Over and again Texas is being promoted as the next Napa Valley. As promising as this is for the industry, there is still a major hurdle to overcome: wine drinkers in Texas. According to a Texas Tech wine marketing survey, Texas ranks 4th in the nation for wine consumption. We love wine. This same survey found the majority of wine drinkers in Texas don’t consume Texas wine, even though 70% are still domestic sales – mainly California. Why? According to the results, the cold clichéd truth is because of image. This daily wine swilling segment, the pseudo snobs, assume drinking wine from Texas will make them appear too bourgeois. As insane as it might sound, this is proven buyer logic and it equals millions of Texas dollars flying out of our state and landing on the West Coast. And we’ve heard every excuse from the detractors, “poor quality,” “not made here anyway,” “Texas only grows table grapes,” “too expensive.” All these excuses are totally bogus, but false information spreads like soft butter non the less.
Remember when you were warned not to be a follower, or you might end up jumping off a cliff? Well that seems to have happened with wine drinkers in Texas, and the cliff they’ve been led off of landed them in a pit of monotonous, predictable buying. At the same time America was gravitating toward food and wine culture, Napa County was heavily promoting their recent 1976 blind tasting win over French wines, the “Judgement of Paris,” to capture a huge growing market. And rightfully so, The Judgement of Paris was a major game changer for many new wine regions not just California, because the tasting results proved France no longer held the monopoly on fine wine production.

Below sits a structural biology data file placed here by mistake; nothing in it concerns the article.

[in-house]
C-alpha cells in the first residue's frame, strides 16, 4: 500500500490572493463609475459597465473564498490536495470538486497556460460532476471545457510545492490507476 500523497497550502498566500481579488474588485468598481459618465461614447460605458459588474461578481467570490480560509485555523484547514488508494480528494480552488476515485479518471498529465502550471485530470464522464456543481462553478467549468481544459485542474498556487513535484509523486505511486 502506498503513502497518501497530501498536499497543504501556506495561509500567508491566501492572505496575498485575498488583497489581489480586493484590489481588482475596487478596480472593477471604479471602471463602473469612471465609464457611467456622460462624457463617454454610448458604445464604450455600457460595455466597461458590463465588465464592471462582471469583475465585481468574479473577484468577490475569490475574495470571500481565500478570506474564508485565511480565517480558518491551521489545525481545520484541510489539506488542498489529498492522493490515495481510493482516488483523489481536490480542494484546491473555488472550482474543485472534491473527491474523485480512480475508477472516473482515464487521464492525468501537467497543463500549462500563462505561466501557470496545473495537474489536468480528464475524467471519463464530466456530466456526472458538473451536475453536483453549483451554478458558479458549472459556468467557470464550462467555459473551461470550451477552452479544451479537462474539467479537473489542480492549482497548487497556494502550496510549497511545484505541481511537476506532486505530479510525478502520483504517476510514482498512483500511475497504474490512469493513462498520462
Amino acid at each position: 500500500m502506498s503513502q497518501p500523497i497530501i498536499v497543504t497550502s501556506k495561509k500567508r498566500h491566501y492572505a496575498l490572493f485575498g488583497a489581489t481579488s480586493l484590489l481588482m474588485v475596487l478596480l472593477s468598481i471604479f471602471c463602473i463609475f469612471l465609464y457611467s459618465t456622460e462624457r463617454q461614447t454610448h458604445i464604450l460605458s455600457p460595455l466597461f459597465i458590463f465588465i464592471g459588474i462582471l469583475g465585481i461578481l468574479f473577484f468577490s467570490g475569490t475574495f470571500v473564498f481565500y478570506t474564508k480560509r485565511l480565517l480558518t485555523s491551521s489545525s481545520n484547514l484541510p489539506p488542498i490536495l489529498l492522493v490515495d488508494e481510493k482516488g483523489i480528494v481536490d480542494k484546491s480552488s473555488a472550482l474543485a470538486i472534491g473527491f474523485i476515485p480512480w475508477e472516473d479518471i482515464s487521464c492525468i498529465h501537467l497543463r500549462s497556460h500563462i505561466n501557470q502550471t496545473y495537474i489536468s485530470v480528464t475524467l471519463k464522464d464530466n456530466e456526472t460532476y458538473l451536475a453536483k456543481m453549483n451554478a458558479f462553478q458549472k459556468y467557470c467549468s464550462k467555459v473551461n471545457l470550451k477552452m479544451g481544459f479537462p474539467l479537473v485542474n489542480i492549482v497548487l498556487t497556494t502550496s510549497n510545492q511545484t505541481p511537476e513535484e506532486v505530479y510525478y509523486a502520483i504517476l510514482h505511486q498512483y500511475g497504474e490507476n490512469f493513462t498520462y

By the mid 80’s California Chardonnay, Merlot, and Cabernet Sauvignon were making their way into stores across the country, and the nation was drinking it up. As California wine hype swelled into the early 90s, so did the demand, and major labels pumped out copious amounts of wine at a dependable quality. This brought prices down, allowing good California wine to be enjoyed by a very large percent of the population…and for most casual wine drinkers, the exploration stalled. They found an affordable comfort zone. Wine is alive. It can transmute any experience you wish to have with it, but it should definitely be a constant exploration, not a grocery item listed between the organic hummus and corn free dog food.
But recent wins for the Texas wine industry are calling the Todd and Margot crowd out, proving that Lone Star wine can’t be dismissed for quality any longer, their usual “public” excuse for choosing not to drink it. This past year Texas wine has accumulated some serious awards in top International competitions. Frequent Double Golds, Golds, Silvers, and Best in Class are too numerous to list, but include San Francisco Chronicle Wine Competition, Texsom Dallas Morning News Competition, Finger Lakes International Wine Competition in New York, Houston Livestock Show & Rodeo International Wine Competition, Lone Star International Wine Competition, Pacific Rim International Competition, and just last week the San Francisco International Wine Competition.